Precipitation covers rain, hail, snow, rime, hoar frost and fog, usually it is measured using precipitation gauges, or rain gauges. The most common types are based on weighing or tipping bucket. However the accuracy of these instruments is most disputed, and there are claims that for many applications one can better use the information of a radar or present weather sensors.
Gauges are made by a large number of manufacturers. A focused manufacturer is Pronamic.
Lufft of Germany has introduced a new rain/precipitation sensor based on 24 GHz doppler radar technology. This sensor type is expected to be a serious competitor to tipping bucket and weighing sensors.
An alternative way of measuring is by analysis of drop size distributions. The name of these is distrometer. Designs are made based on drop mechanical impact by Distromet, based on optical analysis by PMTech and with complete video analysis by Johanneum Research. An "optical rain gauge" is made by Optical Scientific.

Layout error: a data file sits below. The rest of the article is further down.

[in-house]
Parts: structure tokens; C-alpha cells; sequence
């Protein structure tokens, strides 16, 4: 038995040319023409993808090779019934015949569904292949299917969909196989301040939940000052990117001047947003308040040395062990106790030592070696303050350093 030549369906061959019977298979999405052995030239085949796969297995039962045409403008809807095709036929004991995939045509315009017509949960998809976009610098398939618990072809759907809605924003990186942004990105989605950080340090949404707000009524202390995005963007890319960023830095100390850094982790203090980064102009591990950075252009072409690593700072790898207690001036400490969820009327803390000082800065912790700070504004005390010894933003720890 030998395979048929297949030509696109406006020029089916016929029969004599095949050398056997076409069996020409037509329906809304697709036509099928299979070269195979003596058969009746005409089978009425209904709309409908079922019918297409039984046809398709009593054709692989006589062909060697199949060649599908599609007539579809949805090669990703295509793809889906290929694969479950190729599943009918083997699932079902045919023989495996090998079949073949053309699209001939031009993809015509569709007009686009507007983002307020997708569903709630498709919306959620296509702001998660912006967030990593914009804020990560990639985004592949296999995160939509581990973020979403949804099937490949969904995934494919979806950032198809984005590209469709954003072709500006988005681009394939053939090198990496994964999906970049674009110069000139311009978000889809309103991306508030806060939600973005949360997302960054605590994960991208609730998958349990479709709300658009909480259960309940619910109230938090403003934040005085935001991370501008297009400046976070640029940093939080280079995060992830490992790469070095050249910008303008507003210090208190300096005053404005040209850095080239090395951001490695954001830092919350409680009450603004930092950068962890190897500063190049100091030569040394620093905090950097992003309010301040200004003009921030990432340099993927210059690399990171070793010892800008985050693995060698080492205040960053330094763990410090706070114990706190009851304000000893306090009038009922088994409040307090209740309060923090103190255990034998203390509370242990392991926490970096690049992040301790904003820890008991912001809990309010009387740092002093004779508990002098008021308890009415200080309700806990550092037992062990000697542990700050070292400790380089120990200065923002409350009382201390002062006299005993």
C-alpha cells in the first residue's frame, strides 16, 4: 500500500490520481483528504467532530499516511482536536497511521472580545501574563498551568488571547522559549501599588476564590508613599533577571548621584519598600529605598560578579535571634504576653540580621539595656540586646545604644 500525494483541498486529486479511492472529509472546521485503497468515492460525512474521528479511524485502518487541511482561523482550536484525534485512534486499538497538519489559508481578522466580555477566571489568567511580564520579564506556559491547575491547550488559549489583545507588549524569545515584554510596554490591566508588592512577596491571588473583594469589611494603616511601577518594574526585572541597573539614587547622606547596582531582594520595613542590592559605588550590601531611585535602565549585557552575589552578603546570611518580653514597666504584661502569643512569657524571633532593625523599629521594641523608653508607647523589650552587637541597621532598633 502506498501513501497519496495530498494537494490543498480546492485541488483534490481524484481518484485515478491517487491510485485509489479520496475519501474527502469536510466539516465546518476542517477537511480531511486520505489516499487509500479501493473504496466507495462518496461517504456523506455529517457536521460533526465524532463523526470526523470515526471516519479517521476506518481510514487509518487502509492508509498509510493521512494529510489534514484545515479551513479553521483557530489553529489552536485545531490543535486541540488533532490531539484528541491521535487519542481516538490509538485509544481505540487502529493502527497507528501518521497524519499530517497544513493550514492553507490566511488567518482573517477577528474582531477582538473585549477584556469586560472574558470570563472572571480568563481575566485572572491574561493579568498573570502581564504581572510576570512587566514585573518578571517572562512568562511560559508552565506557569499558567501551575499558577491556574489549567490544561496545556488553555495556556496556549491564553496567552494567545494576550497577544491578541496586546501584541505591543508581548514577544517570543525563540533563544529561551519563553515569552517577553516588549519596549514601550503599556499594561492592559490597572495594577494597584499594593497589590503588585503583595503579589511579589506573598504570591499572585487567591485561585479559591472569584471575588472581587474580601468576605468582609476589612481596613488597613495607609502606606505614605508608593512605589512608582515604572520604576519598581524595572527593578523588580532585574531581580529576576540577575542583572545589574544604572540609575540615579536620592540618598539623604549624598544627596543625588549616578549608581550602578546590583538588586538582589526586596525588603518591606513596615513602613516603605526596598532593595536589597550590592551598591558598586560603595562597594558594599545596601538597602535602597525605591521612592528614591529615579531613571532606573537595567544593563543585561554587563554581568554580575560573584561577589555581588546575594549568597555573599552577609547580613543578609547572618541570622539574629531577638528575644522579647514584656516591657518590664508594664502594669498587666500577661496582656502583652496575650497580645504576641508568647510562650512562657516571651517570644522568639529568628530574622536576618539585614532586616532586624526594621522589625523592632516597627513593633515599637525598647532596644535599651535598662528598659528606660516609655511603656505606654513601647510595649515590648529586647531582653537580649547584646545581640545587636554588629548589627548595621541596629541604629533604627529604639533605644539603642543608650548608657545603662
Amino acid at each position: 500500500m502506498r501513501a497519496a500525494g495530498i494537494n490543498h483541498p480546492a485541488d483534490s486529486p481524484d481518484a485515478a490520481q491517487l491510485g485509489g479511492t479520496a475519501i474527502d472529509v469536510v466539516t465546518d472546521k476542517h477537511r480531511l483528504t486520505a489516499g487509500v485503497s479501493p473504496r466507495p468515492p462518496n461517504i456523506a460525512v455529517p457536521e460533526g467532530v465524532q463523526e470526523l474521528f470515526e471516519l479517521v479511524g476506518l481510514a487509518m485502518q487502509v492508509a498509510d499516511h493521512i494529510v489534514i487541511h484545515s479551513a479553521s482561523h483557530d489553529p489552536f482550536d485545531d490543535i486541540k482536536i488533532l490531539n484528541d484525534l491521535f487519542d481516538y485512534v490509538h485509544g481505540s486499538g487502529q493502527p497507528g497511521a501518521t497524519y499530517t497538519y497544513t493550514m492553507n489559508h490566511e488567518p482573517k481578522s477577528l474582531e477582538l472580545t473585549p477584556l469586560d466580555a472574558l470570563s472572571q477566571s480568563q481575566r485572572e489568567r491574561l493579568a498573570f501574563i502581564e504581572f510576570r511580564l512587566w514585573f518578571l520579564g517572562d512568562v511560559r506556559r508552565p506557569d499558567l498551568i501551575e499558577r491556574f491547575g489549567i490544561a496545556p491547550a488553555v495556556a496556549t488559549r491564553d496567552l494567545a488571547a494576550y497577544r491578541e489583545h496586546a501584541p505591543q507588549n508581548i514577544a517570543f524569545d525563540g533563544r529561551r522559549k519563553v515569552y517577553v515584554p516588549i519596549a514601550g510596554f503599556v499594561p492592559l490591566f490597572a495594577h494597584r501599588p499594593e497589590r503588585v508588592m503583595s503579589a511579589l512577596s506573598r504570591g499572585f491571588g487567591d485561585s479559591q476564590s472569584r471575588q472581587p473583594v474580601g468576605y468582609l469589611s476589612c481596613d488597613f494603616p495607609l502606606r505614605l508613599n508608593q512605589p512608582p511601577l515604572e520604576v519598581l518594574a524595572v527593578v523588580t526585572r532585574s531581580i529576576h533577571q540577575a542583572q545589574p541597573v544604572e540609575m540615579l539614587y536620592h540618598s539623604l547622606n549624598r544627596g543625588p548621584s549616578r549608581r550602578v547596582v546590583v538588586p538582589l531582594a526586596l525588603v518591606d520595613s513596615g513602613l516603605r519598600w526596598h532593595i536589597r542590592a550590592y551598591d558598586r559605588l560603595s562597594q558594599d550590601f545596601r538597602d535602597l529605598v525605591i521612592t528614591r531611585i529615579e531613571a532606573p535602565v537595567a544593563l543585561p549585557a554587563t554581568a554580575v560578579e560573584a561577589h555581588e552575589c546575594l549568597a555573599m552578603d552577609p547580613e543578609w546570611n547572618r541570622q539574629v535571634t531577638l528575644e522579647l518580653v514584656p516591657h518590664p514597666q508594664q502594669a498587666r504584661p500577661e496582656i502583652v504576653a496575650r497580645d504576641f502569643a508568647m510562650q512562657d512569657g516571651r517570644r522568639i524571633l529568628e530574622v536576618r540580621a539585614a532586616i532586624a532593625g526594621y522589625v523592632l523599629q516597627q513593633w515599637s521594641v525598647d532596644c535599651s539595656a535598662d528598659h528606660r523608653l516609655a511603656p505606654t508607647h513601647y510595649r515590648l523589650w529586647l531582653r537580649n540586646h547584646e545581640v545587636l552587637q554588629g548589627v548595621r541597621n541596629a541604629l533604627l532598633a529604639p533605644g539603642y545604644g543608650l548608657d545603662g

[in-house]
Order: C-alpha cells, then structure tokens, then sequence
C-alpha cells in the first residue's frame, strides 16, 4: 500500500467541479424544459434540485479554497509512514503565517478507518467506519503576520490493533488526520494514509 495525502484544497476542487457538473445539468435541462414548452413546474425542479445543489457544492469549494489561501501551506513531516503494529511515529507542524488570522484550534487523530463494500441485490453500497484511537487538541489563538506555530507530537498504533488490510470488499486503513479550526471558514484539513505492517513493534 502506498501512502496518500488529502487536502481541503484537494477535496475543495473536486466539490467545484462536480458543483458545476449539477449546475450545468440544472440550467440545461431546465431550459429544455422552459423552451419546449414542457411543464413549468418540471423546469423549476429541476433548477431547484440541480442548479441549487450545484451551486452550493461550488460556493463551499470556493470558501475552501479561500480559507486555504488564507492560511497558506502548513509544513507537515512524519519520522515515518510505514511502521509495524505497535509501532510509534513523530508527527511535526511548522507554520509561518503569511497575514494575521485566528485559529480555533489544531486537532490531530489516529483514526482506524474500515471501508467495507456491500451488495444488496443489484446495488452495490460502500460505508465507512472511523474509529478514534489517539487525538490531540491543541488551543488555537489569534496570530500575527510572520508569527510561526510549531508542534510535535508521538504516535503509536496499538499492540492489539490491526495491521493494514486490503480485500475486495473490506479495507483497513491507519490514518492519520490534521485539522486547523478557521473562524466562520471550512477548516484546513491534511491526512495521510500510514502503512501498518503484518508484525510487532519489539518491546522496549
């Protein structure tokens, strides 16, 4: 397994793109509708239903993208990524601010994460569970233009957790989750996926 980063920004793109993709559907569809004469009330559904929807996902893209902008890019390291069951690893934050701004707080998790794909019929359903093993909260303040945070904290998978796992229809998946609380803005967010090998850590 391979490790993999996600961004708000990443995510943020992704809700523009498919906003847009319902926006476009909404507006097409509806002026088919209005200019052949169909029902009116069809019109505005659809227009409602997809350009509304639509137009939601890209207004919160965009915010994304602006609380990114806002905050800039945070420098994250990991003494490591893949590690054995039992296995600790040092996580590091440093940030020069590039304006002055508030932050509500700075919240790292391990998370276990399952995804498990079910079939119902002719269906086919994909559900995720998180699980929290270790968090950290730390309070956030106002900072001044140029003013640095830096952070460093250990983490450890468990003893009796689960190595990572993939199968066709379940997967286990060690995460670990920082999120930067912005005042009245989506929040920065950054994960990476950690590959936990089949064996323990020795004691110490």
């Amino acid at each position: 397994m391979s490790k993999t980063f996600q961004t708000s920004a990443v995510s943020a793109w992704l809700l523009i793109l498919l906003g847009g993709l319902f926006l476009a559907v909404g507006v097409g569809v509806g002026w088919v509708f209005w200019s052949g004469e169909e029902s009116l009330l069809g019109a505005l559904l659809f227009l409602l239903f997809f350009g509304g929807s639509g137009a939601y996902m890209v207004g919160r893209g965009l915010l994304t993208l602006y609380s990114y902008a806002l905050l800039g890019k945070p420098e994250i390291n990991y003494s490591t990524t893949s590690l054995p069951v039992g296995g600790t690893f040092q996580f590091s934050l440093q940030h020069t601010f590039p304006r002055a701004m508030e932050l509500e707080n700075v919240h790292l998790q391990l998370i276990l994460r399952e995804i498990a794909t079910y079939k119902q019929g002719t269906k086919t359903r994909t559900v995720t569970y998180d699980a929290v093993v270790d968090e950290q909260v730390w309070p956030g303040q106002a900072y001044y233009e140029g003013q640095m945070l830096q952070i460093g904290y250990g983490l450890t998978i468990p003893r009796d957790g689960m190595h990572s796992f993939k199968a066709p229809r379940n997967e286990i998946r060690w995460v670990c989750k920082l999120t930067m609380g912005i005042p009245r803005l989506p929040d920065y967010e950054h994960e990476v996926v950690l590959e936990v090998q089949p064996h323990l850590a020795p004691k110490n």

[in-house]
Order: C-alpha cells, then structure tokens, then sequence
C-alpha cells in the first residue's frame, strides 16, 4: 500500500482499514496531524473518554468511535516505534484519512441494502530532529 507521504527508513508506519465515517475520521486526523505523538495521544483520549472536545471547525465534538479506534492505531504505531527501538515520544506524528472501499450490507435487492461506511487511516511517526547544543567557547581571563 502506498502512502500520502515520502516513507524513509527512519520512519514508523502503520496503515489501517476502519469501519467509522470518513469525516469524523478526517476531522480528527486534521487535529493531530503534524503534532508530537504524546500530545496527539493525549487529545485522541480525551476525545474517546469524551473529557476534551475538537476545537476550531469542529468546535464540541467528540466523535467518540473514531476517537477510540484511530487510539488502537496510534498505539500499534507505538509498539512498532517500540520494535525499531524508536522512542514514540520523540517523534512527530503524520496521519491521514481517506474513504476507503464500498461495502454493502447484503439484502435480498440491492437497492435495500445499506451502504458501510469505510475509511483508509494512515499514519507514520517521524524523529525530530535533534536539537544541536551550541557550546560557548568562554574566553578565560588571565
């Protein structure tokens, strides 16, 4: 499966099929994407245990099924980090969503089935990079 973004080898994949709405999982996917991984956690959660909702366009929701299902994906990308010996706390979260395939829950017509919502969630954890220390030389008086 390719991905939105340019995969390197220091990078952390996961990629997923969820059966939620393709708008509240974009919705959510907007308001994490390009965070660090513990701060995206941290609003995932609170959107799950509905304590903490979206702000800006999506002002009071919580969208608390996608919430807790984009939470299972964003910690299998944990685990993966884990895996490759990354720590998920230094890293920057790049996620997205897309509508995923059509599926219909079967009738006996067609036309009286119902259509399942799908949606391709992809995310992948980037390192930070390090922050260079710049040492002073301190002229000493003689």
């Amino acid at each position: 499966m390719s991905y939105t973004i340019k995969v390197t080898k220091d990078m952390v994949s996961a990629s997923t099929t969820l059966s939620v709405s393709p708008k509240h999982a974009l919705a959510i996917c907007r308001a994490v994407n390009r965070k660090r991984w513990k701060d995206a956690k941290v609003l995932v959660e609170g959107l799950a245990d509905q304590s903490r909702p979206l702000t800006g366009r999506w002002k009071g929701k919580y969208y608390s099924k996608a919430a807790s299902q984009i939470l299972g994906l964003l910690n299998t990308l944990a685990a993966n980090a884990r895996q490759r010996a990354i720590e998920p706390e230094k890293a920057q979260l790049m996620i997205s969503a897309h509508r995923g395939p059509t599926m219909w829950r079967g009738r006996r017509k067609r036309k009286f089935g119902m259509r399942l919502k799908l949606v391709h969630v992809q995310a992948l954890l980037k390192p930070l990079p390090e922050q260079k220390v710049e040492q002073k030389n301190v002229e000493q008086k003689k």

There are some manufacturers offering specialized rain sampling systems, offering the possibility to gather precipitation samples day after day. In a later stage chemical analysis can be performed. Manufacturers are Eigenbrodt and MTX.
Rain radars are also manufactured as small systems, see Ellason Weather Radar.
For solid precipitation, see air pollution.
The measurement of dew and leaf wetness is particularly important to agriculture (and the spread of plant disease).
Ice accumulation, fog precipitation and snowfall are hard to measure and no specialized instruments are known to us. Most manufacturers will offer heated versions to solve the problem of measuring under sub-zero temperatures. A specialised Icing sensor is offered by Goodrich.
No specialized manufacturers of dew, leaf wetness and ice accumulation were found. Any suggestions would be appreciated.